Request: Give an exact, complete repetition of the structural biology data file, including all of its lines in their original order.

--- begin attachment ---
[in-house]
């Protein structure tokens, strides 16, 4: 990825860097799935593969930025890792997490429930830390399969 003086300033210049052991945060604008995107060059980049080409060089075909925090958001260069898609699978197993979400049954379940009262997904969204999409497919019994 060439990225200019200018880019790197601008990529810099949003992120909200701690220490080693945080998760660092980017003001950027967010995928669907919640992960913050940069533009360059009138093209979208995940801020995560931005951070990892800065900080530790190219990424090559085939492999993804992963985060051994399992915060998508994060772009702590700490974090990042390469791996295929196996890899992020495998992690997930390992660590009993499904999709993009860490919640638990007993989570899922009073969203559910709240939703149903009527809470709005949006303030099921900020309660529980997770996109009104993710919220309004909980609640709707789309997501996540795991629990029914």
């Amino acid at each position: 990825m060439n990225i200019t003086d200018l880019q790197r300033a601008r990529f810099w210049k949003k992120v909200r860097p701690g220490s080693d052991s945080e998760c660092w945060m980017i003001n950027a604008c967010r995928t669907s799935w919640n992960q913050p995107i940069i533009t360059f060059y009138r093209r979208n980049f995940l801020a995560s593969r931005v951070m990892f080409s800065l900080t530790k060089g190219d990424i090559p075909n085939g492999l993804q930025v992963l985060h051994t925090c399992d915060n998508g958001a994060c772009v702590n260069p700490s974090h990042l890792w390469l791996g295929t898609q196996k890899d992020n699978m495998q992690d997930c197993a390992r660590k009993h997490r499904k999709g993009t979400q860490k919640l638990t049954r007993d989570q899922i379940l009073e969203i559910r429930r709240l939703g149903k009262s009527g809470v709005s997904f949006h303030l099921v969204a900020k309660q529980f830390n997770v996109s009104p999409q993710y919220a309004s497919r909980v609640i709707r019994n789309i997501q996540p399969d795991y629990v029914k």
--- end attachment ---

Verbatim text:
[in-house]
């Protein structure tokens, strides 16, 4: 990825860097799935593969930025890792997490429930830390399969 003086300033210049052991945060604008995107060059980049080409060089075909925090958001260069898609699978197993979400049954379940009262997904969204999409497919019994 060439990225200019200018880019790197601008990529810099949003992120909200701690220490080693945080998760660092980017003001950027967010995928669907919640992960913050940069533009360059009138093209979208995940801020995560931005951070990892800065900080530790190219990424090559085939492999993804992963985060051994399992915060998508994060772009702590700490974090990042390469791996295929196996890899992020495998992690997930390992660590009993499904999709993009860490919640638990007993989570899922009073969203559910709240939703149903009527809470709005949006303030099921900020309660529980997770996109009104993710919220309004909980609640709707789309997501996540795991629990029914």
């Amino acid at each position: 990825m060439n990225i200019t003086d200018l880019q790197r300033a601008r990529f810099w210049k949003k992120v909200r860097p701690g220490s080693d052991s945080e998760c660092w945060m980017i003001n950027a604008c967010r995928t669907s799935w919640n992960q913050p995107i940069i533009t360059f060059y009138r093209r979208n980049f995940l801020a995560s593969r931005v951070m990892f080409s800065l900080t530790k060089g190219d990424i090559p075909n085939g492999l993804q930025v992963l985060h051994t925090c399992d915060n998508g958001a994060c772009v702590n260069p700490s974090h990042l890792w390469l791996g295929t898609q196996k890899d992020n699978m495998q992690d997930c197993a390992r660590k009993h997490r499904k999709g993009t979400q860490k919640l638990t049954r007993d989570q899922i379940l009073e969203i559910r429930r709240l939703g149903k009262s009527g809470v709005s997904f949006h303030l099921v969204a900020k309660q529980f830390n997770v996109s009104p999409q993710y919220a309004s497919r909980v609640i709707r019994n789309i997501q996540p399969d795991y629990v029914k």